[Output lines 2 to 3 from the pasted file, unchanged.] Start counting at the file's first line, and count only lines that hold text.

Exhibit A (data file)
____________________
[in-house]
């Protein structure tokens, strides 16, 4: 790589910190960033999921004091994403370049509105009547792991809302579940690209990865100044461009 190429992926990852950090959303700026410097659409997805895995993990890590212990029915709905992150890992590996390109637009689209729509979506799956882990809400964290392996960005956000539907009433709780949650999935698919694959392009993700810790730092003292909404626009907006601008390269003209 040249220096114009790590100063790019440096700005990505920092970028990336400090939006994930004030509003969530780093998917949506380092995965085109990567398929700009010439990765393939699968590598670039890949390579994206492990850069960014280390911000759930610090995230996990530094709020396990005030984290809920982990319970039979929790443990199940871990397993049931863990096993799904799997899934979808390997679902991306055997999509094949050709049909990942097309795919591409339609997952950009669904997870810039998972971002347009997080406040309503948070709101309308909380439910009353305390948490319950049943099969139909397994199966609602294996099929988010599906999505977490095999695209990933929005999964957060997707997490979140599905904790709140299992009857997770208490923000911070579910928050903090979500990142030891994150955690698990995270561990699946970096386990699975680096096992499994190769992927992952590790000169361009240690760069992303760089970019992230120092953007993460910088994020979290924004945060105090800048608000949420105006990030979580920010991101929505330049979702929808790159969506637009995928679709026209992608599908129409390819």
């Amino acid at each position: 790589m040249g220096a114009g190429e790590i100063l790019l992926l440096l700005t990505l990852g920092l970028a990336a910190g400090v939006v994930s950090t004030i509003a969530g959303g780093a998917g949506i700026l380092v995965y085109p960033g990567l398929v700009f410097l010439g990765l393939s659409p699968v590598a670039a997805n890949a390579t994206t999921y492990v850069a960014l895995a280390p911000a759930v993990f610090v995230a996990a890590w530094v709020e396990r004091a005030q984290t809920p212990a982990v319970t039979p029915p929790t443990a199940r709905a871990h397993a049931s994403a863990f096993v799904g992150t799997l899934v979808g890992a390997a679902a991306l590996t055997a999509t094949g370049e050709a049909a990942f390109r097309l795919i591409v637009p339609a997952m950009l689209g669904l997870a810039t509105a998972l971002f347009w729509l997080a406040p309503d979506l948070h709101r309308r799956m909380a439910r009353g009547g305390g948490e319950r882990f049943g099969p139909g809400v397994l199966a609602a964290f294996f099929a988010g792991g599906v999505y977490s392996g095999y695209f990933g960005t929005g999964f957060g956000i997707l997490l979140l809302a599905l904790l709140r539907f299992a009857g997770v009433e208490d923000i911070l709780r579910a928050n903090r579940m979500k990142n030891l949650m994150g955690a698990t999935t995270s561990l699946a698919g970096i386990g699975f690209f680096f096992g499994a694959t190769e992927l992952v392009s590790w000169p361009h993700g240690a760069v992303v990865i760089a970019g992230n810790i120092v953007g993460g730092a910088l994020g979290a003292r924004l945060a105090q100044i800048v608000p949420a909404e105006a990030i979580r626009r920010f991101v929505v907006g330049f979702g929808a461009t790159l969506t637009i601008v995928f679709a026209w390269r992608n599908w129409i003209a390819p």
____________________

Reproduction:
């Protein structure tokens, strides 16, 4: 790589910190960033999921004091994403370049509105009547792991809302579940690209990865100044461009 190429992926990852950090959303700026410097659409997805895995993990890590212990029915709905992150890992590996390109637009689209729509979506799956882990809400964290392996960005956000539907009433709780949650999935698919694959392009993700810790730092003292909404626009907006601008390269003209 040249220096114009790590100063790019440096700005990505920092970028990336400090939006994930004030509003969530780093998917949506380092995965085109990567398929700009010439990765393939699968590598670039890949390579994206492990850069960014280390911000759930610090995230996990530094709020396990005030984290809920982990319970039979929790443990199940871990397993049931863990096993799904799997899934979808390997679902991306055997999509094949050709049909990942097309795919591409339609997952950009669904997870810039998972971002347009997080406040309503948070709101309308909380439910009353305390948490319950049943099969139909397994199966609602294996099929988010599906999505977490095999695209990933929005999964957060997707997490979140599905904790709140299992009857997770208490923000911070579910928050903090979500990142030891994150955690698990995270561990699946970096386990699975680096096992499994190769992927992952590790000169361009240690760069992303760089970019992230120092953007993460910088994020979290924004945060105090800048608000949420105006990030979580920010991101929505330049979702929808790159969506637009995928679709026209992608599908129409390819």
């Amino acid at each position: 790589m040249g220096a114009g190429e790590i100063l790019l992926l440096l700005t990505l990852g920092l970028a990336a910190g400090v939006v994930s950090t004030i509003a969530g959303g780093a998917g949506i700026l380092v995965y085109p960033g990567l398929v700009f410097l010439g990765l393939s659409p699968v590598a670039a997805n890949a390579t994206t999921y492990v850069a960014l895995a280390p911000a759930v993990f610090v995230a996990a890590w530094v709020e396990r004091a005030q984290t809920p212990a982990v319970t039979p029915p929790t443990a199940r709905a871990h397993a049931s994403a863990f096993v799904g992150t799997l899934v979808g890992a390997a679902a991306l590996t055997a999509t094949g370049e050709a049909a990942f390109r097309l795919i591409v637009p339609a997952m950009l689209g669904l997870a810039t509105a998972l971002f347009w729509l997080a406040p309503d979506l948070h709101r309308r799956m909380a439910r009353g009547g305390g948490e319950r882990f049943g099969p139909g809400v397994l199966a609602a964290f294996f099929a988010g792991g599906v999505y977490s392996g095999y695209f990933g960005t929005g999964f957060g956000i997707l997490l979140l809302a599905l904790l709140r539907f299992a009857g997770v009433e208490d923000i911070l709780r579910a928050n903090r579940m979500k990142n030891l949650m994150g955690a698990t999935t995270s561990l699946a698919g970096i386990g699975f690209f680096f096992g499994a694959t190769e992927l992952v392009s590790w000169p361009h993700g240690a760069v992303v990865i760089a970019g992230n810790i120092v953007g993460g730092a910088l994020g979290a003292r924004l945060a105090q100044i800048v608000p949420a909404e105006a990030i979580r626009r920010f991101v929505v907006g330049f979702g929808a461009t790159l969506t637009i601008v995928f679709a026209w390269r992608n599908w129409i003209a390819p």